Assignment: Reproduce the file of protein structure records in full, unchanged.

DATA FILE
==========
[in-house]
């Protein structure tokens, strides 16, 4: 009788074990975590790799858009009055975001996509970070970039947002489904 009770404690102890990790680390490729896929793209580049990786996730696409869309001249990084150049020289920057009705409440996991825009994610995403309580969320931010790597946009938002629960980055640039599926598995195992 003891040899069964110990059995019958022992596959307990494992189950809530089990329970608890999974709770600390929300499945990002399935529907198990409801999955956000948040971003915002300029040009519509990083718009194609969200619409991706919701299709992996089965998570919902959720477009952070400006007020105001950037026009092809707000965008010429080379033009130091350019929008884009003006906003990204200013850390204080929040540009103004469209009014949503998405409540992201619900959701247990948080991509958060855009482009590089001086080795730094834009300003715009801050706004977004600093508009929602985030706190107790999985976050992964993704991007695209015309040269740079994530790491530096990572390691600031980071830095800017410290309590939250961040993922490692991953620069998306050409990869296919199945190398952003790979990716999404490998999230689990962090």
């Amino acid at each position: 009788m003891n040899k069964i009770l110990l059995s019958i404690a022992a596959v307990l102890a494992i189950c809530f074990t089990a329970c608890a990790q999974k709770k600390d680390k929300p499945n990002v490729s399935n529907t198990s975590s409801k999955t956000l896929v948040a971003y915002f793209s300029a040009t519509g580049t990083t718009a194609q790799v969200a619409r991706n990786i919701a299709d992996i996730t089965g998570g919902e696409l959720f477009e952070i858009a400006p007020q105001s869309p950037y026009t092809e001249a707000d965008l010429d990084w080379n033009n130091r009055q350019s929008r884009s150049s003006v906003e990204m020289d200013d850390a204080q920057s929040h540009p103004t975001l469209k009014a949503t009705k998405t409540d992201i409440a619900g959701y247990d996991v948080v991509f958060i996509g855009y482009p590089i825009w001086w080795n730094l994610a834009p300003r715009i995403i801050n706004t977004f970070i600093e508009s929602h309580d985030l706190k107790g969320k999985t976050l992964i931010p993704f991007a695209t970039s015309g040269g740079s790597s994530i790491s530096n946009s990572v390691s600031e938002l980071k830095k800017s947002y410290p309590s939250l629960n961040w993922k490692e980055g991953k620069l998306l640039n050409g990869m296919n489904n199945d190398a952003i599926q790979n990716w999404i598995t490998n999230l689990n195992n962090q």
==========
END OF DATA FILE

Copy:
[in-house]
């Protein structure tokens, strides 16, 4: 009788074990975590790799858009009055975001996509970070970039947002489904 009770404690102890990790680390490729896929793209580049990786996730696409869309001249990084150049020289920057009705409440996991825009994610995403309580969320931010790597946009938002629960980055640039599926598995195992 003891040899069964110990059995019958022992596959307990494992189950809530089990329970608890999974709770600390929300499945990002399935529907198990409801999955956000948040971003915002300029040009519509990083718009194609969200619409991706919701299709992996089965998570919902959720477009952070400006007020105001950037026009092809707000965008010429080379033009130091350019929008884009003006906003990204200013850390204080929040540009103004469209009014949503998405409540992201619900959701247990948080991509958060855009482009590089001086080795730094834009300003715009801050706004977004600093508009929602985030706190107790999985976050992964993704991007695209015309040269740079994530790491530096990572390691600031980071830095800017410290309590939250961040993922490692991953620069998306050409990869296919199945190398952003790979990716999404490998999230689990962090």
């Amino acid at each position: 009788m003891n040899k069964i009770l110990l059995s019958i404690a022992a596959v307990l102890a494992i189950c809530f074990t089990a329970c608890a990790q999974k709770k600390d680390k929300p499945n990002v490729s399935n529907t198990s975590s409801k999955t956000l896929v948040a971003y915002f793209s300029a040009t519509g580049t990083t718009a194609q790799v969200a619409r991706n990786i919701a299709d992996i996730t089965g998570g919902e696409l959720f477009e952070i858009a400006p007020q105001s869309p950037y026009t092809e001249a707000d965008l010429d990084w080379n033009n130091r009055q350019s929008r884009s150049s003006v906003e990204m020289d200013d850390a204080q920057s929040h540009p103004t975001l469209k009014a949503t009705k998405t409540d992201i409440a619900g959701y247990d996991v948080v991509f958060i996509g855009y482009p590089i825009w001086w080795n730094l994610a834009p300003r715009i995403i801050n706004t977004f970070i600093e508009s929602h309580d985030l706190k107790g969320k999985t976050l992964i931010p993704f991007a695209t970039s015309g040269g740079s790597s994530i790491s530096n946009s990572v390691s600031e938002l980071k830095k800017s947002y410290p309590s939250l629960n961040w993922k490692e980055g991953k620069l998306l640039n050409g990869m296919n489904n199945d190398a952003i599926q790979n990716w999404i598995t490998n999230l689990n195992n962090q």